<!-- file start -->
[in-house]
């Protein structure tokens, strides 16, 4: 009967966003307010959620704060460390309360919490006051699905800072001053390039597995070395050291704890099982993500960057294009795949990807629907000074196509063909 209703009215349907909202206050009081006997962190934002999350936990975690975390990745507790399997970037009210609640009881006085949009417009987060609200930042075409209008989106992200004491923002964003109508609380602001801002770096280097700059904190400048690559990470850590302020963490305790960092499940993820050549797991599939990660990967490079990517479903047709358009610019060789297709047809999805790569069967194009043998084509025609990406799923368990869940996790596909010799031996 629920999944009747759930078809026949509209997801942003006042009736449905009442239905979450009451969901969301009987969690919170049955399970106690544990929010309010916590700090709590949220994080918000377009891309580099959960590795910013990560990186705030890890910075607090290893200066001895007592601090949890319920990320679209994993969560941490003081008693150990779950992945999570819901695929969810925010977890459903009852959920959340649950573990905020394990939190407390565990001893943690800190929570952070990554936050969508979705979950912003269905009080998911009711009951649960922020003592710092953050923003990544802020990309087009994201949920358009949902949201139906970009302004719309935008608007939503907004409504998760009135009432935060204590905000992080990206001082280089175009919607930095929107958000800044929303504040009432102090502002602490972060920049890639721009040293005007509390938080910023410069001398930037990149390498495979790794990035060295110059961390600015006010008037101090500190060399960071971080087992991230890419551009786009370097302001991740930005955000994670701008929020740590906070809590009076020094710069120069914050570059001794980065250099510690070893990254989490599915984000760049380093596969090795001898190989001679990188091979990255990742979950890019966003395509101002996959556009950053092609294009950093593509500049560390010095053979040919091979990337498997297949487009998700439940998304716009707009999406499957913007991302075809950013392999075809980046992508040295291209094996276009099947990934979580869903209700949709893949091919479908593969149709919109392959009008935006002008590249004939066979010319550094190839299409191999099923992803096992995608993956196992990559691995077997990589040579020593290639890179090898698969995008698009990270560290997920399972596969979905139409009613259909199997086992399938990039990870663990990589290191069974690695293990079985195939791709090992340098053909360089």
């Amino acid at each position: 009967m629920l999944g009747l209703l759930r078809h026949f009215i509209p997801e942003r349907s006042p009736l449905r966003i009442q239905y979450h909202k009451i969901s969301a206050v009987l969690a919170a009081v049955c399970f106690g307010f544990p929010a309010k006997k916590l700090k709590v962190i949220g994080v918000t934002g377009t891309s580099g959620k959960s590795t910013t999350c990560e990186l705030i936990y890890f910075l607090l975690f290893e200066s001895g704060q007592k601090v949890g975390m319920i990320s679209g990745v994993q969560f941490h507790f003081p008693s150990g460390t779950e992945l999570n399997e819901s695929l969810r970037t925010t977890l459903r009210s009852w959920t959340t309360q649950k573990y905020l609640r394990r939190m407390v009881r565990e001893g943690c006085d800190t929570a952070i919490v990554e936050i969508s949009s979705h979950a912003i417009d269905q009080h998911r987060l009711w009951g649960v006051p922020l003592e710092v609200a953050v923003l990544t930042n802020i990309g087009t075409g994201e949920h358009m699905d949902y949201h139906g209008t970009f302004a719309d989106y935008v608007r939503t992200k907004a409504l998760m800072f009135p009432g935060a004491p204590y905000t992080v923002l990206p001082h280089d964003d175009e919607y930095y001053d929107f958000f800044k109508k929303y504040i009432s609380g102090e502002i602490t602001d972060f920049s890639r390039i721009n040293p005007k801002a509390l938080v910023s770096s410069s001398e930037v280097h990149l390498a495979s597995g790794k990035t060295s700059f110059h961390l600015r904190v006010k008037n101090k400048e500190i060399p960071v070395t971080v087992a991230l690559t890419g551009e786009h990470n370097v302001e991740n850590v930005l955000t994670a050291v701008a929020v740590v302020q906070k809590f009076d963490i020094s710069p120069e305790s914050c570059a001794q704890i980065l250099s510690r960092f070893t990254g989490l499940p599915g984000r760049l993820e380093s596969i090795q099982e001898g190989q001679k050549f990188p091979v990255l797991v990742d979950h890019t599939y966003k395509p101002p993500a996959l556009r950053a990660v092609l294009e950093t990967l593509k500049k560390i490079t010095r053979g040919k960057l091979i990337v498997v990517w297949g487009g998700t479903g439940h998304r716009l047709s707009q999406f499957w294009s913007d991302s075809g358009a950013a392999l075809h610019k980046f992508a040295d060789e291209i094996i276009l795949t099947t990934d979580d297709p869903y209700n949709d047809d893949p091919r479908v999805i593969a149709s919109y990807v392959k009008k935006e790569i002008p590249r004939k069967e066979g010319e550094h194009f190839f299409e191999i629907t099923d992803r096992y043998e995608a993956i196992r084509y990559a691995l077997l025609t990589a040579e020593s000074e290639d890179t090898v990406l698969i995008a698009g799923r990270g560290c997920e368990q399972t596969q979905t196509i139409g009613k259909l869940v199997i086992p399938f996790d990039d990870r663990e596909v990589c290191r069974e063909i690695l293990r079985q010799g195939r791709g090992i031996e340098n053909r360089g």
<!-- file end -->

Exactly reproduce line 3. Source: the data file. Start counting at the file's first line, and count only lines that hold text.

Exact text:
């Amino acid at each position: 009967m629920l999944g009747l209703l759930r078809h026949f009215i509209p997801e942003r349907s006042p009736l449905r966003i009442q239905y979450h909202k009451i969901s969301a206050v009987l969690a919170a009081v049955c399970f106690g307010f544990p929010a309010k006997k916590l700090k709590v962190i949220g994080v918000t934002g377009t891309s580099g959620k959960s590795t910013t999350c990560e990186l705030i936990y890890f910075l607090l975690f290893e200066s001895g704060q007592k601090v949890g975390m319920i990320s679209g990745v994993q969560f941490h507790f003081p008693s150990g460390t779950e992945l999570n399997e819901s695929l969810r970037t925010t977890l459903r009210s009852w959920t959340t309360q649950k573990y905020l609640r394990r939190m407390v009881r565990e001893g943690c006085d800190t929570a952070i919490v990554e936050i969508s949009s979705h979950a912003i417009d269905q009080h998911r987060l009711w009951g649960v006051p922020l003592e710092v609200a953050v923003l990544t930042n802020i990309g087009t075409g994201e949920h358009m699905d949902y949201h139906g209008t970009f302004a719309d989106y935008v608007r939503t992200k907004a409504l998760m800072f009135p009432g935060a004491p204590y905000t992080v923002l990206p001082h280089d964003d175009e919607y930095y001053d929107f958000f800044k109508k929303y504040i009432s609380g102090e502002i602490t602001d972060f920049s890639r390039i721009n040293p005007k801002a509390l938080v910023s770096s410069s001398e930037v280097h990149l390498a495979s597995g790794k990035t060295s700059f110059h961390l600015r904190v006010k008037n101090k400048e500190i060399p960071v070395t971080v087992a991230l690559t890419g551009e786009h990470n370097v302001e991740n850590v930005l955000t994670a050291v701008a929020v740590v302020q906070k809590f009076d963490i020094s710069p120069e305790s914050c570059a001794q704890i980065l250099s510690r960092f070893t990254g989490l499940p599915g984000r760049l993820e380093s596969i090795q099982e001898g190989q001679k050549f990188p091979v990255l797991v990742d979950h890019t599939y966003k395509p101002p993500a996959l556009r950053a990660v092609l294009e950093t990967l593509k500049k560390i490079t010095r053979g040919k960057l091979i990337v498997v990517w297949g487009g998700t479903g439940h998304r716009l047709s707009q999406f499957w294009s913007d991302s075809g358009a950013a392999l075809h610019k980046f992508a040295d060789e291209i094996i276009l795949t099947t990934d979580d297709p869903y209700n949709d047809d893949p091919r479908v999805i593969a149709s919109y990807v392959k009008k935006e790569i002008p590249r004939k069967e066979g010319e550094h194009f190839f299409e191999i629907t099923d992803r096992y043998e995608a993956i196992r084509y990559a691995l077997l025609t990589a040579e020593s000074e290639d890179t090898v990406l698969i995008a698009g799923r990270g560290c997920e368990q399972t596969q979905t196509i139409g009613k259909l869940v199997i086992p399938f996790d990039d990870r663990e596909v990589c290191r069974e063909i690695l293990r079985q010799g195939r791709g090992i031996e340098n053909r360089g």